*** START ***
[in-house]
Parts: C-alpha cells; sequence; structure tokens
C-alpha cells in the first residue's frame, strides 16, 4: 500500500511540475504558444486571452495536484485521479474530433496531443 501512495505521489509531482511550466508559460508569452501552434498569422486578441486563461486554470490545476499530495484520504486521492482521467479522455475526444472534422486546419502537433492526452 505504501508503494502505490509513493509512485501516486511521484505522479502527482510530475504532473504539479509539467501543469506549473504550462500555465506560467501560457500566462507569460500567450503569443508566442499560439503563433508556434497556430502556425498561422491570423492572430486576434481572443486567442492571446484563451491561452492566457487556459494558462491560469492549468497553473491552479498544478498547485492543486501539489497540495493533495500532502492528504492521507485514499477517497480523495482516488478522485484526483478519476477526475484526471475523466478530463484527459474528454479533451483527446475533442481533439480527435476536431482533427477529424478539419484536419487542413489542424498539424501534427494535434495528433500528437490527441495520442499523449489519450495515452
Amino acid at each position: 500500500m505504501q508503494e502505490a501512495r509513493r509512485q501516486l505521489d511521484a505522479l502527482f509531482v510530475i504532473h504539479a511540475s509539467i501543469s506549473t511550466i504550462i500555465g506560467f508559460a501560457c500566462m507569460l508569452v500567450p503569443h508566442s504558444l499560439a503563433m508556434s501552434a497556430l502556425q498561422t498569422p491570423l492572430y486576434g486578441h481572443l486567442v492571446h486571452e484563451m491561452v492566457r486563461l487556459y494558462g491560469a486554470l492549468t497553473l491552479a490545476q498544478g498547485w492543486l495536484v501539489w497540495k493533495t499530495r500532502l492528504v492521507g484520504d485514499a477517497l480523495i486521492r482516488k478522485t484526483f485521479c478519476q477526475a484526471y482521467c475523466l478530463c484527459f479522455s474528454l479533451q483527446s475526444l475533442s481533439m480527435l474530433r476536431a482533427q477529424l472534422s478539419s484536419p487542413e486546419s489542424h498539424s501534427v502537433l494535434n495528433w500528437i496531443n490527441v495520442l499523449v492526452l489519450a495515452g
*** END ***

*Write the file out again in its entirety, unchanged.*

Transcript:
[in-house]
Parts: C-alpha cells; sequence; structure tokens
C-alpha cells in the first residue's frame, strides 16, 4: 500500500511540475504558444486571452495536484485521479474530433496531443 501512495505521489509531482511550466508559460508569452501552434498569422486578441486563461486554470490545476499530495484520504486521492482521467479522455475526444472534422486546419502537433492526452 505504501508503494502505490509513493509512485501516486511521484505522479502527482510530475504532473504539479509539467501543469506549473504550462500555465506560467501560457500566462507569460500567450503569443508566442499560439503563433508556434497556430502556425498561422491570423492572430486576434481572443486567442492571446484563451491561452492566457487556459494558462491560469492549468497553473491552479498544478498547485492543486501539489497540495493533495500532502492528504492521507485514499477517497480523495482516488478522485484526483478519476477526475484526471475523466478530463484527459474528454479533451483527446475533442481533439480527435476536431482533427477529424478539419484536419487542413489542424498539424501534427494535434495528433500528437490527441495520442499523449489519450495515452
Amino acid at each position: 500500500m505504501q508503494e502505490a501512495r509513493r509512485q501516486l505521489d511521484a505522479l502527482f509531482v510530475i504532473h504539479a511540475s509539467i501543469s506549473t511550466i504550462i500555465g506560467f508559460a501560457c500566462m507569460l508569452v500567450p503569443h508566442s504558444l499560439a503563433m508556434s501552434a497556430l502556425q498561422t498569422p491570423l492572430y486576434g486578441h481572443l486567442v492571446h486571452e484563451m491561452v492566457r486563461l487556459y494558462g491560469a486554470l492549468t497553473l491552479a490545476q498544478g498547485w492543486l495536484v501539489w497540495k493533495t499530495r500532502l492528504v492521507g484520504d485514499a477517497l480523495i486521492r482516488k478522485t484526483f485521479c478519476q477526475a484526471y482521467c475523466l478530463c484527459f479522455s474528454l479533451q483527446s475526444l475533442s481533439m480527435l474530433r476536431a482533427q477529424l472534422s478539419s484536419p487542413e486546419s489542424h498539424s501534427v502537433l494535434n495528433w500528437i496531443n490527441v495520442l499523449v492526452l489519450a495515452g